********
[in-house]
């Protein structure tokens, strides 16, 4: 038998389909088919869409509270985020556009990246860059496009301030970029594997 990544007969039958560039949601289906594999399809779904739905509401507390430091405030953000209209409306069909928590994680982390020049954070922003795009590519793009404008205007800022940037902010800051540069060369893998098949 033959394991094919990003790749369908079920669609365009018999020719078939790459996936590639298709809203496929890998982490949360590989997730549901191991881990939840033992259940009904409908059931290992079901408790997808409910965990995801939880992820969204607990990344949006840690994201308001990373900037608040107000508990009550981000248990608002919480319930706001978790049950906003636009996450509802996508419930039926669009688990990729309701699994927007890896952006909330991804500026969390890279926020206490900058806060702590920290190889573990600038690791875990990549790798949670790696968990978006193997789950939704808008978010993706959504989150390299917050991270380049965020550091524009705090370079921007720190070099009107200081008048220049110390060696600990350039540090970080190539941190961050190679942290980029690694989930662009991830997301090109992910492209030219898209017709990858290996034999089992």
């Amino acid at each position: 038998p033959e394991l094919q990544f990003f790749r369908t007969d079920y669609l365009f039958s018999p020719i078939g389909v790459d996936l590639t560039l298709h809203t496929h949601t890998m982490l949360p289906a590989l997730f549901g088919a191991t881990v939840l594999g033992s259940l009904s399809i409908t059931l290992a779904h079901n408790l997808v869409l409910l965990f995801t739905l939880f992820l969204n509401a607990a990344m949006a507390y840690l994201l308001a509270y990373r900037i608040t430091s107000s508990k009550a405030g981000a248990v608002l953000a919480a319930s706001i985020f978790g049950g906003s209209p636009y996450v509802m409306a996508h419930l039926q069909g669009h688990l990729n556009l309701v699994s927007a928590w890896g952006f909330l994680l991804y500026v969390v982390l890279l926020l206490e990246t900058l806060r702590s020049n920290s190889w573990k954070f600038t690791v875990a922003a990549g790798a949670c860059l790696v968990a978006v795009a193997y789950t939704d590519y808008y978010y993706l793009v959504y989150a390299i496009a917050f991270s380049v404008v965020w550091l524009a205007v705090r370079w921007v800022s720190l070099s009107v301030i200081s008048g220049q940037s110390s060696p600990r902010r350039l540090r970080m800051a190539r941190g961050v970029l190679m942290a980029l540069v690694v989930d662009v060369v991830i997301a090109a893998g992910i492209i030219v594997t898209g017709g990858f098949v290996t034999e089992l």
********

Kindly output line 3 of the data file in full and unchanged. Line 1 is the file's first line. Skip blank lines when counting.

């Amino acid at each position: 038998p033959e394991l094919q990544f990003f790749r369908t007969d079920y669609l365009f039958s018999p020719i078939g389909v790459d996936l590639t560039l298709h809203t496929h949601t890998m982490l949360p289906a590989l997730f549901g088919a191991t881990v939840l594999g033992s259940l009904s399809i409908t059931l290992a779904h079901n408790l997808v869409l409910l965990f995801t739905l939880f992820l969204n509401a607990a990344m949006a507390y840690l994201l308001a509270y990373r900037i608040t430091s107000s508990k009550a405030g981000a248990v608002l953000a919480a319930s706001i985020f978790g049950g906003s209209p636009y996450v509802m409306a996508h419930l039926q069909g669009h688990l990729n556009l309701v699994s927007a928590w890896g952006f909330l994680l991804y500026v969390v982390l890279l926020l206490e990246t900058l806060r702590s020049n920290s190889w573990k954070f600038t690791v875990a922003a990549g790798a949670c860059l790696v968990a978006v795009a193997y789950t939704d590519y808008y978010y993706l793009v959504y989150a390299i496009a917050f991270s380049v404008v965020w550091l524009a205007v705090r370079w921007v800022s720190l070099s009107v301030i200081s008048g220049q940037s110390s060696p600990r902010r350039l540090r970080m800051a190539r941190g961050v970029l190679m942290a980029l540069v690694v989930d662009v060369v991830i997301a090109a893998g992910i492209i030219v594997t898209g017709g990858f098949v290996t034999e089992l």